With the planned celebration the grand opening of the new eastern span of the Bay Bridge now canceled, some Bay Area residents have been wondering what will happen to all the money set aside for the elaborate party.
While officials won't be able to have the expected 200,000 people on the Bay Bridge for the grand celebration as had originally been projected, they do hope to have the bicycle path paved and ready on opening day.
Officials also said space will be limited and it won't be an easy trek.
Workers are speeding ahead with preparations to open the eastern span by September 3rd.
Locals KTVU spoke with said they had been anticipating the party and were sad it wasn’t taking place.
"I think it's going to be disappointing to a lot of people that have been looking forward to it," said Oakland resident Trina Garrett. "It's been a long wait."
"They should have like a celebration to commemorate the opening," said Oakland's Brian Jones.
The event would have allowed the public to walk on the bridge, take in the spectacular scenery and see the structure up close before opening it to cars.
The celebration was to be on the scale of the party held for the Golden Gate Bridge's 75th anniversary.
"The idea was to allow the public access one time in their life to be on a major roadway with no cars on it," said Metropolitan Transportation Commission spokesman Randy Rentschler.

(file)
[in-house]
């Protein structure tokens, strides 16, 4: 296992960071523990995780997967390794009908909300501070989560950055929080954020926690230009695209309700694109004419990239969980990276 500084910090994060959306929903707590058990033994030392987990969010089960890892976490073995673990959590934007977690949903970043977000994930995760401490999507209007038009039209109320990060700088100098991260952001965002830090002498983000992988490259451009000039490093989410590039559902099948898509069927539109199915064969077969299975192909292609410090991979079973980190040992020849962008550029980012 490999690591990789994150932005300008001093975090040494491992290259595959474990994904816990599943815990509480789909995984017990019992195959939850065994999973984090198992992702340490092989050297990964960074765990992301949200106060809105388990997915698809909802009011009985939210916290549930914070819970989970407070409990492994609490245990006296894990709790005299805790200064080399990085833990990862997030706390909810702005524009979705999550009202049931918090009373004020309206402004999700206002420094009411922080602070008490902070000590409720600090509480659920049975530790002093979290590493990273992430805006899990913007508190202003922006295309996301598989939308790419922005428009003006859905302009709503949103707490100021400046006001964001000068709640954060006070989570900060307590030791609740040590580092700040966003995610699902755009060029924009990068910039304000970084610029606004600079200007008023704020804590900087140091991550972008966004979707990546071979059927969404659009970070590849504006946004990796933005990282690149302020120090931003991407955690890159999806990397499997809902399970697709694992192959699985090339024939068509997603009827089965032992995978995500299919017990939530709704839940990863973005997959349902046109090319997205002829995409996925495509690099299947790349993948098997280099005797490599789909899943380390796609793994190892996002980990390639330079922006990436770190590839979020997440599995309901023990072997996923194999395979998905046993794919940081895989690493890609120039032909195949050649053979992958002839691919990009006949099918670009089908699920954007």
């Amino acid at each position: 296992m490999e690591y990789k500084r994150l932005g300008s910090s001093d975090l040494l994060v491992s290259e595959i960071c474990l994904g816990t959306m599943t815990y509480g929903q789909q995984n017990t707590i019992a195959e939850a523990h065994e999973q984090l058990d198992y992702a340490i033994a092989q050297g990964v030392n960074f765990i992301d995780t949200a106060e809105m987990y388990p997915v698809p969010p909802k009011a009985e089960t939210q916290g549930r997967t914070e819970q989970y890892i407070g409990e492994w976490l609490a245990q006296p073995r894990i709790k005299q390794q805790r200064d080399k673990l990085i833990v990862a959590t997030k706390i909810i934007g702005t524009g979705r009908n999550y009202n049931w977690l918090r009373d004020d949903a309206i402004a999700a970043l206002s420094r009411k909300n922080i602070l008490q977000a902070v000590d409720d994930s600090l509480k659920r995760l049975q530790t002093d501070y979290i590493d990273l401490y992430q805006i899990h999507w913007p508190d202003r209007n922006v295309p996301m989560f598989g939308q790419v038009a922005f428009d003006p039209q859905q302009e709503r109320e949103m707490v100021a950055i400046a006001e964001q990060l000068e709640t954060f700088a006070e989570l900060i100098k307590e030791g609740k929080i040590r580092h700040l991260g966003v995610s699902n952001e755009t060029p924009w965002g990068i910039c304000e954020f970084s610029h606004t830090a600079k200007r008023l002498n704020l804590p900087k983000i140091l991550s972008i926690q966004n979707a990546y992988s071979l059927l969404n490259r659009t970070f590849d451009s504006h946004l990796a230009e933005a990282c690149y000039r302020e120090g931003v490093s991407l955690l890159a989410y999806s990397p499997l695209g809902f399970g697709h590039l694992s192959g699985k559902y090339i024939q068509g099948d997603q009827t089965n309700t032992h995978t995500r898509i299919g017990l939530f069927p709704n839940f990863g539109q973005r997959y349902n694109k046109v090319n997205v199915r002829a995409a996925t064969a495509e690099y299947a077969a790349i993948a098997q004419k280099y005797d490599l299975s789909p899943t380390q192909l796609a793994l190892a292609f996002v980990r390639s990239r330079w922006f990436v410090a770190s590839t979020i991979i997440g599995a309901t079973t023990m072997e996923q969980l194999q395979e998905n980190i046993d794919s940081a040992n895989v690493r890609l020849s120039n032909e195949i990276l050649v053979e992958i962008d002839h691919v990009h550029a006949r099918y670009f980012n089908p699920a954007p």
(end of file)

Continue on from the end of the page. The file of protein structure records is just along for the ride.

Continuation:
Now the question is what to do with private funds that were raised for the fireworks show.
The MTC also allocated $5.6 million dollars in toll funds to pay for the public event. That money will now be used to pay the event producer for planning already done.
"We have a contract with a contractor," said Rentschler. "That contractor did a certain amount of work and we'll have to figure all that out and move on from there."
The remaining money will go into the general fund.
KTVU learned that when the Bay Bridge opens to cars, officials are planning to have the bike path open too for pedestrians and bicyclists.
"It's still a construction zone and, while it's going to be out there an accessible, we need to be clear: it's not going to be like going to a city park," said Rentschler.
Part of the challenge will be that, according to bridge officials, the entire path will not be completed to Yerba Buena Island. At the time of opening, it will instead end at the bridge tower.
Watchdogs are questioning an exclusive agreement between the City of Oakland and a non-profit group, tapped to lead a multi-million dollar project to redevelop the area around the Coliseum BART station.